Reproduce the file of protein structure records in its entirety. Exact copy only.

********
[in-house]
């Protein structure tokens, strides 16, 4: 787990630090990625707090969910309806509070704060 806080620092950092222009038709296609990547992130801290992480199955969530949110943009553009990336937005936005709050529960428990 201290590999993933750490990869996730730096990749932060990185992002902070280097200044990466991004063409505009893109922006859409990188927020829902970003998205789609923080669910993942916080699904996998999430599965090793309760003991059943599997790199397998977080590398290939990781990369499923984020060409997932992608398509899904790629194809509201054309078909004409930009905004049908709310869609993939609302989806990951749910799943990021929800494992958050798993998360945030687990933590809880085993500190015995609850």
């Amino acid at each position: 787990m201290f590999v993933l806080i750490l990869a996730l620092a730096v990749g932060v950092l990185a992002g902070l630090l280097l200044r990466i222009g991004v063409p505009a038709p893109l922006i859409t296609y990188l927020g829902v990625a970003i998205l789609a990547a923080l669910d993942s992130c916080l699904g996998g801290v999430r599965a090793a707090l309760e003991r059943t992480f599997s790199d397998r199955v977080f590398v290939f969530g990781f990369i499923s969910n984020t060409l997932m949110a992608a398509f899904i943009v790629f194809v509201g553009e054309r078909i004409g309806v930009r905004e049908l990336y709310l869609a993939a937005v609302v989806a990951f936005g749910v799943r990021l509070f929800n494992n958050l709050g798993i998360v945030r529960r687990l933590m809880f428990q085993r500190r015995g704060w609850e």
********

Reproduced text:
[in-house]
């Protein structure tokens, strides 16, 4: 787990630090990625707090969910309806509070704060 806080620092950092222009038709296609990547992130801290992480199955969530949110943009553009990336937005936005709050529960428990 201290590999993933750490990869996730730096990749932060990185992002902070280097200044990466991004063409505009893109922006859409990188927020829902970003998205789609923080669910993942916080699904996998999430599965090793309760003991059943599997790199397998977080590398290939990781990369499923984020060409997932992608398509899904790629194809509201054309078909004409930009905004049908709310869609993939609302989806990951749910799943990021929800494992958050798993998360945030687990933590809880085993500190015995609850």
């Amino acid at each position: 787990m201290f590999v993933l806080i750490l990869a996730l620092a730096v990749g932060v950092l990185a992002g902070l630090l280097l200044r990466i222009g991004v063409p505009a038709p893109l922006i859409t296609y990188l927020g829902v990625a970003i998205l789609a990547a923080l669910d993942s992130c916080l699904g996998g801290v999430r599965a090793a707090l309760e003991r059943t992480f599997s790199d397998r199955v977080f590398v290939f969530g990781f990369i499923s969910n984020t060409l997932m949110a992608a398509f899904i943009v790629f194809v509201g553009e054309r078909i004409g309806v930009r905004e049908l990336y709310l869609a993939a937005v609302v989806a990951f936005g749910v799943r990021l509070f929800n494992n958050l709050g798993i998360v945030r529960r687990l933590m809880f428990q085993r500190r015995g704060w609850e």